NASA’s Hubble Space telescope has found a previously unseen moon around the dwarf planet Makemake.
The very bright dwarf planet lies beyond the planets of the Solar System in the Kuiper Belt, catching the last rays of the sun, after which lies the vast void of outer space that contains 99.9999… % of the universe.
Science Focus reports:
Warm spot mystery
Named after the creation god of the Rapa Nui people of Easter Island, Makemake (pronounced mah-key mah-key) has puzzled scientists as to why despite infrared readings showing a bright and cold surface, the dwarf planet frequently shows warmer patches. Previously they thought it was due to the Sun heating specific patches of surface, but given Makemake’s orientation that solution should show significant changes in the brightness – these were never observed.
But by pointing the Hubble Space Telescope’s new Wide Field Camera 3 at the distant object and using the same techniques they used to find Pluto’s moons, astronomers were able to pick out the faint glow of a satellite orbiting Makemake. This means the warmer patches were not actually warm spots on the dwarf planet, but the sun reflecting of the dark surface of the newly discovered moon.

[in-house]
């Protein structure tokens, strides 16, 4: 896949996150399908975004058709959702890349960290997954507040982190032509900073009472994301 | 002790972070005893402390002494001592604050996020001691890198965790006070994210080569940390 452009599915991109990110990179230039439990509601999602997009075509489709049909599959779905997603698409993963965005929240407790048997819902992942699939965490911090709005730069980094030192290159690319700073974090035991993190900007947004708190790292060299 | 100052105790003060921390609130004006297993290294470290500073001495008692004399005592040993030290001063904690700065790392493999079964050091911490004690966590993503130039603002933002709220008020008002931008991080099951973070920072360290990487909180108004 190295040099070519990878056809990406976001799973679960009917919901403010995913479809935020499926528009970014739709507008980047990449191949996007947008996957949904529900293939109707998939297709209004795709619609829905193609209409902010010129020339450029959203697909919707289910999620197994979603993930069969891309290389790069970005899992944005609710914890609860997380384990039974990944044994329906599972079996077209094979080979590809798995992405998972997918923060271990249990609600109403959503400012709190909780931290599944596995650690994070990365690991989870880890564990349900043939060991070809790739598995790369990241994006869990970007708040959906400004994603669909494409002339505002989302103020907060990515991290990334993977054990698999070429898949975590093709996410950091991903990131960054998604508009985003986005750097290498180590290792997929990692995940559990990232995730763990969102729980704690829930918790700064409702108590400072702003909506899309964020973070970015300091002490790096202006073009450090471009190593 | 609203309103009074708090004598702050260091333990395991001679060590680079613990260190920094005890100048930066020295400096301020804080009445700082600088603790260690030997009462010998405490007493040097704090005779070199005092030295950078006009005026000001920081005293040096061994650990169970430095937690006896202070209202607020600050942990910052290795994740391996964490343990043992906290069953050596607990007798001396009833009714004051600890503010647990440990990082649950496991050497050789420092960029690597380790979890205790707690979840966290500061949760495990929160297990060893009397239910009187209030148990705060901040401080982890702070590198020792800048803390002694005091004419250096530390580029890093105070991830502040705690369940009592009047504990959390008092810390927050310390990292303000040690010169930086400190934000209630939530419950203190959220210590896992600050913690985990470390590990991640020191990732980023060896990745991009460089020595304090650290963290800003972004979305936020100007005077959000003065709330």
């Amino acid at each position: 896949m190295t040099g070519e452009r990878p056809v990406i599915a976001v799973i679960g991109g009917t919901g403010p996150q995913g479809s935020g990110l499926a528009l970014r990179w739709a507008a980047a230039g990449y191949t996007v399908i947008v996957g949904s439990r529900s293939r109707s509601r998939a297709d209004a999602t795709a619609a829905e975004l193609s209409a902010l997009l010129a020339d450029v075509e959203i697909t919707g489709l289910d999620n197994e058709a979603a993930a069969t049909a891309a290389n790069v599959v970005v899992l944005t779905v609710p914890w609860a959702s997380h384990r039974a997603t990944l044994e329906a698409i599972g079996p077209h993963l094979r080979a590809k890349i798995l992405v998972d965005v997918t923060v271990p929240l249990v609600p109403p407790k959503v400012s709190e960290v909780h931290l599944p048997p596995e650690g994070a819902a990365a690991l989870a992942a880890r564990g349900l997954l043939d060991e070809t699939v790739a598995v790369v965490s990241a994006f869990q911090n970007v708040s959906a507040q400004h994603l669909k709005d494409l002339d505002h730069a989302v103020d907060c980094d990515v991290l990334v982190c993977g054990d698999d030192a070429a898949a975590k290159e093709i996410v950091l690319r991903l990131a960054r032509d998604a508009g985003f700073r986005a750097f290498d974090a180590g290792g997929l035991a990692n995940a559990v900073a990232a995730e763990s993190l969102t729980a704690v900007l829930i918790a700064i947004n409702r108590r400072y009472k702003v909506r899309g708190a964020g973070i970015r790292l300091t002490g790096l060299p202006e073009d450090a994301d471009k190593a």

Provisionally designated S/2015 (136472) 1, the moon (MK2 for short) is estimated to be only 100 miles wide and is in a 12-day, 13,000 mile orbit of Makemake. Its orbit is the next area of study as its shape will help determine how it was formed; a tight orbit suggests it formed from a collision of Makemake with other Kuiper Belt objects, whereas a wide, elliptical orbit suggests it was an object captured in the dwarf planet’s gravitational field. Both options would have occurred billions of years ago when the Solar System was still forming.
“Makemake is in the class of rare Pluto-like objects, so finding a companion is important,” says Alex Parker of Southwest Research Institute, who led the image analysis. “The discovery of this moon has given us an opportunity to study Makemake in far greater detail than we ever would have been able to without the companion.”
NASA Goddard YouTube video:
The satellite also increases the similarities between Makemake to Pluto, which opens up more opportunities to compare the two trans-Neptune objects and provide important clues as to the evolution of the Universe.
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